Image Source: David X Prutting/
Toronto Born, New York Based, African Made
I have probably started this post thirty times. Each draft being scrapped for a cleverer line, yet each sounding profoundly convoluted and inauthentic. The reason? To write a post on Aurora James, creative director and founder of ethical shoe brand, Brother Vellies, is one that must be done with the greatest of justice. One of the few women in fashion who is seriously changing the nature of the game, and doing it so gracefully and fashionably. Also, I am kind of hoping that we will become best friends, once she discovers the blog and realises that she cannot live another moment without befriending me. It could happen!
So why the fascination? I guess it is because I see fragments of myself in her, particularly in the ethos she is trying to convey--she through her shoes and me through the blog and, in the future, furniture (a dream I will share with you in more detail soon). Similarly, Aurora has found herself and her brand working with the United Nations--me with the United Nations Development Programme, and she with the Ethical Fashion Initiative--where we both engage in issues of economic empowerment, sustainable livelihoods and gender equity.
Aurora James photographed by Tom Newton on March 5, 2015, in Brooklyn, New York. Taken from Into the Gloss

'Vellies', short for veldskoens, are Southern African desert boots (if you haven't heard of them before, you are surely familiar with them as they were made famous by Clarks) from which Aurora took the name for her brand and inspiration for her first collection in 2013. The goal for Aurora with the conception of Brother Vellies was to share her love of traditional African footwear with the rest of the world, without compromising their integrity. The genius in the brand lies in the synergy found between traditional African spirit and modern Western aesthetic--a synergy that has given her great success within such a short space of time. In doing so, she is not just supporting Made in Africa, she is redefining it into something more complex and viable within the realm of sustainability.

Brother Vellies creates handmade shoes in Ethiopia, Kenya, Morocco and South Africa, although she travels quite extensively to other regions in the world, exploring fabrics, techniques and styles by local artisans. In an interview with In 2015, Brother Vellies began partnership with the United Nations' Ethical Fashion Initiative, which saw her work with Ethiopian artisans to create 30 pieces for her spring/summer 2016 Collection. In a NYTimes Article James stated that she is "really turned off by the idea of taking inspiration from someone and not involving them in the inevitable commercial aspect. Particularly when you’re talking about underprivledged people. If I’m going to make a sandal inspired by the Maasai tribe in Kenya, I’m going to employ people in the community in the process." (Working with the Ethical Fashion Initiative, Brother Vellies provides living wages for all of its employees.) She added:“I spent some time with the people who are making our shoes for spring and I met some new people I hope to involve in our fall collection. It is always a work in progress though: Development in Africa takes much much longer than people typically realize. But, you know, life is about the journey — not the destination.”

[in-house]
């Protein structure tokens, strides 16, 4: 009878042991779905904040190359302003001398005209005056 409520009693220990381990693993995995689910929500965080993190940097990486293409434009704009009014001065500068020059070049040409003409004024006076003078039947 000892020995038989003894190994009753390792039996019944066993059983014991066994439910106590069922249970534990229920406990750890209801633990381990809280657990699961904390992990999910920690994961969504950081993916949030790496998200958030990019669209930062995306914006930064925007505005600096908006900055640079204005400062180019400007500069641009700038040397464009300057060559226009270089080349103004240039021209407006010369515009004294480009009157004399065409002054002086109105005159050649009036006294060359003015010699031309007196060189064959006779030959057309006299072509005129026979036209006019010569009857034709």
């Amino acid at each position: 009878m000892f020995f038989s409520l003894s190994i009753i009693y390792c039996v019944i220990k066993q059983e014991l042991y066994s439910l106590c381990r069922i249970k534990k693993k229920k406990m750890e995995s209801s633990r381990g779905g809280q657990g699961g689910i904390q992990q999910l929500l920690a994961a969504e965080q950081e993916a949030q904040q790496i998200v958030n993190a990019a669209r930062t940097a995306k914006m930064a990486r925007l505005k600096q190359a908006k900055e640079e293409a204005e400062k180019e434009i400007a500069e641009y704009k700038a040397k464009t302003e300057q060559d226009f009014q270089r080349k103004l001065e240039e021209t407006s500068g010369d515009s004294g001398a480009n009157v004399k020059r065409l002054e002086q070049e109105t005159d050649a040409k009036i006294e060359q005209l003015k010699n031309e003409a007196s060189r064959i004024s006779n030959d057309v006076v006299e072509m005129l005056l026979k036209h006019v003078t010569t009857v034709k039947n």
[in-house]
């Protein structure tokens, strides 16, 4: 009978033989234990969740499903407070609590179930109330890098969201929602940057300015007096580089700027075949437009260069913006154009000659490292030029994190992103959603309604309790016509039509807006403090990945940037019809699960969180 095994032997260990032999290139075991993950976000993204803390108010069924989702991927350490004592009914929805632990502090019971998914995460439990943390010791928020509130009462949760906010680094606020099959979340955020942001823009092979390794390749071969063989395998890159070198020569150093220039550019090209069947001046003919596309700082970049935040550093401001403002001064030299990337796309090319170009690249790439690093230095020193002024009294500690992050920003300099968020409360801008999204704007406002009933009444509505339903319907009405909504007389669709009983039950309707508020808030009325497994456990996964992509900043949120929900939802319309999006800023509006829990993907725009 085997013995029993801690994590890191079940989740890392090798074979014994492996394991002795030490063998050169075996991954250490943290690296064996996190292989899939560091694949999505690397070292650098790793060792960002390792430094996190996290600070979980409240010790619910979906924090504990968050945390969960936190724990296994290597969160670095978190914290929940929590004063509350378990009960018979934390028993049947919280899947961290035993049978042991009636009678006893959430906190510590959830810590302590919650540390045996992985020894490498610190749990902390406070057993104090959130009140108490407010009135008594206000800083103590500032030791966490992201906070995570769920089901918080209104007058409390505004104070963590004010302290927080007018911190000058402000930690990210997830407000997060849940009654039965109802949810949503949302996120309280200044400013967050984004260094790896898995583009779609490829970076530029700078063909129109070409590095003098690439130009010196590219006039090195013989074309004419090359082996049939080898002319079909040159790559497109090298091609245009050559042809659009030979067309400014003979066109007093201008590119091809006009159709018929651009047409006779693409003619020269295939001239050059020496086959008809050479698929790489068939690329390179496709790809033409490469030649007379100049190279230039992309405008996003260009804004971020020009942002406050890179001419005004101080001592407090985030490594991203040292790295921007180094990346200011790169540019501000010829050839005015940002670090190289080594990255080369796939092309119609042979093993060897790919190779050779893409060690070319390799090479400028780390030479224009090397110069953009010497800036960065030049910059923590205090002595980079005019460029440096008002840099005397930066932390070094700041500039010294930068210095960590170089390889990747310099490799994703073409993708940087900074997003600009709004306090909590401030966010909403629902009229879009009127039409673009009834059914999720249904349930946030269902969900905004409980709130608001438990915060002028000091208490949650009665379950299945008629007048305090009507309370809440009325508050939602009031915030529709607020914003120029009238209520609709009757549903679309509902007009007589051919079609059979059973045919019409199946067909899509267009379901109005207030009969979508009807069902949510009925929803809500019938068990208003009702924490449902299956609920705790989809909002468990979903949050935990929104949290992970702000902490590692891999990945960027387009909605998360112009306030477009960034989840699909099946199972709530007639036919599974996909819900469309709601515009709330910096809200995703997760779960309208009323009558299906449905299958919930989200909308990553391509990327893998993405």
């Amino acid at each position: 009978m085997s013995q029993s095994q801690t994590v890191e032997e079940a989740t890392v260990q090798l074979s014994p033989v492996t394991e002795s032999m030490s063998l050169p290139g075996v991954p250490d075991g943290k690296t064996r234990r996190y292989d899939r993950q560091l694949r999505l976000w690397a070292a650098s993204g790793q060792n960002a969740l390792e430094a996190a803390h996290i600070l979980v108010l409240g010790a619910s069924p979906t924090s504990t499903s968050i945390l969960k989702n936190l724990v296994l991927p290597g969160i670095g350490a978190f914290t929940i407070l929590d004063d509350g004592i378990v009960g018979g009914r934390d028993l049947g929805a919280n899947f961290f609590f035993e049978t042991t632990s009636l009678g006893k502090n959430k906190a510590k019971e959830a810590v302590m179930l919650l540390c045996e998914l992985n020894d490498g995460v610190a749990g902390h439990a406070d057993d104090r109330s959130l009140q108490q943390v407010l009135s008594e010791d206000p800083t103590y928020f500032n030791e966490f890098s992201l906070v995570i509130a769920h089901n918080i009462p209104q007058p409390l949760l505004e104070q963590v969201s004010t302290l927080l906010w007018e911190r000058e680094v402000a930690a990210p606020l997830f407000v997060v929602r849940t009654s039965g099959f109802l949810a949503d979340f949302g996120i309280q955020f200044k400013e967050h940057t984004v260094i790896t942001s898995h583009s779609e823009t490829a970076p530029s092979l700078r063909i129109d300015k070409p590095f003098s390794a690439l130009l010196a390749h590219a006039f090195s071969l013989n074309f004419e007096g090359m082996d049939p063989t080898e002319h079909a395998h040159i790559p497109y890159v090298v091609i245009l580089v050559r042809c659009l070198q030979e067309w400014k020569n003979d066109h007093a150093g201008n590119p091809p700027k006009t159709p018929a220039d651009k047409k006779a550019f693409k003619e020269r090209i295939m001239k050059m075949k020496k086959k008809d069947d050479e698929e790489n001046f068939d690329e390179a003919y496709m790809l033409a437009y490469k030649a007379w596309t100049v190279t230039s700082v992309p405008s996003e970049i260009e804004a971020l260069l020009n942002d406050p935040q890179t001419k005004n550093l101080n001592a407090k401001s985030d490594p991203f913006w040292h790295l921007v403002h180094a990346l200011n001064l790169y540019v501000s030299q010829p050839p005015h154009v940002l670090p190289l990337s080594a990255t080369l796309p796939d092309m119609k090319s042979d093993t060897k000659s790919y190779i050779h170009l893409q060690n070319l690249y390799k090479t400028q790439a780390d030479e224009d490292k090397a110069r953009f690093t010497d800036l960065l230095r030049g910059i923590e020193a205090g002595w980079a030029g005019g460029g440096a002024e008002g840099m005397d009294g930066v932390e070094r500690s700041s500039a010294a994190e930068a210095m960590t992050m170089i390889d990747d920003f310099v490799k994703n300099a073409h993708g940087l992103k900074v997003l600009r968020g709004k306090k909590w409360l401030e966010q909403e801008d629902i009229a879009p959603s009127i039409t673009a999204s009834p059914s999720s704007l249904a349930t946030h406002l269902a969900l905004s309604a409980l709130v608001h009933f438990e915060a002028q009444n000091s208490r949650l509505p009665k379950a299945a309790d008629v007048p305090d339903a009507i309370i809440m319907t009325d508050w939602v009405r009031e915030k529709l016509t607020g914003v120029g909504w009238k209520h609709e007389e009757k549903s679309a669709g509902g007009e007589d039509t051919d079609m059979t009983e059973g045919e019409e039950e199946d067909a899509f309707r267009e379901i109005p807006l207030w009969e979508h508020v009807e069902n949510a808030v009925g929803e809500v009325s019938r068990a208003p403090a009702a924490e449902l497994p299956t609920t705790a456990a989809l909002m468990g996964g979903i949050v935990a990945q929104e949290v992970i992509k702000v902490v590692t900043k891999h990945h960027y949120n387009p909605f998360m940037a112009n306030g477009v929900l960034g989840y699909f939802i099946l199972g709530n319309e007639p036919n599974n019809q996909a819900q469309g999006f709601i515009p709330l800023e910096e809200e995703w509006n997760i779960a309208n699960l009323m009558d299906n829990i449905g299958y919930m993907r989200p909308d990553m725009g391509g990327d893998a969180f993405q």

Photo by Taylor Jewell
For Aurora, sustainability and working with local artisans are not about setting up for one collection and leaving; it is about establishing a long-term commitment and relationship. In an interview with NYMag Aurora expressed the importance of longevity of relationships with these artisans:
"Coming in and doing a capsule collection for one season — sometimes it does more harm than good. If you have women who traditionally would have been in a stay-at-home situation and maybe they've changed the structure of their family by leaving and taking on work, it's really hard for them to have to go back afterward. We just have to be thoughtful of the communities that we go into, and make sure we do what's best and seek a lot of advice."

Her goal is to one day source 100% of her materials locally, ecologically, sustainably and ethically, but in the meanwhile, Aurora has been working with local innovators to make this a reality. Most of her production is by hand, She has been playing around with fish skin leather, and woven plastic fibers. With leathers sourced from Ethiopia, fabrics from Mali and hand-carved beads from Kenya, we can see how this ethos is coming to fruition.

After taking home the 2015 CFDA Prize, it is only a matter of time before Brother Vellies takes the spot as both the top ethical and accessories brand of our day. In the meanwhile, I sit in anticipation for what will come next from this truly remarkable and admirable person.

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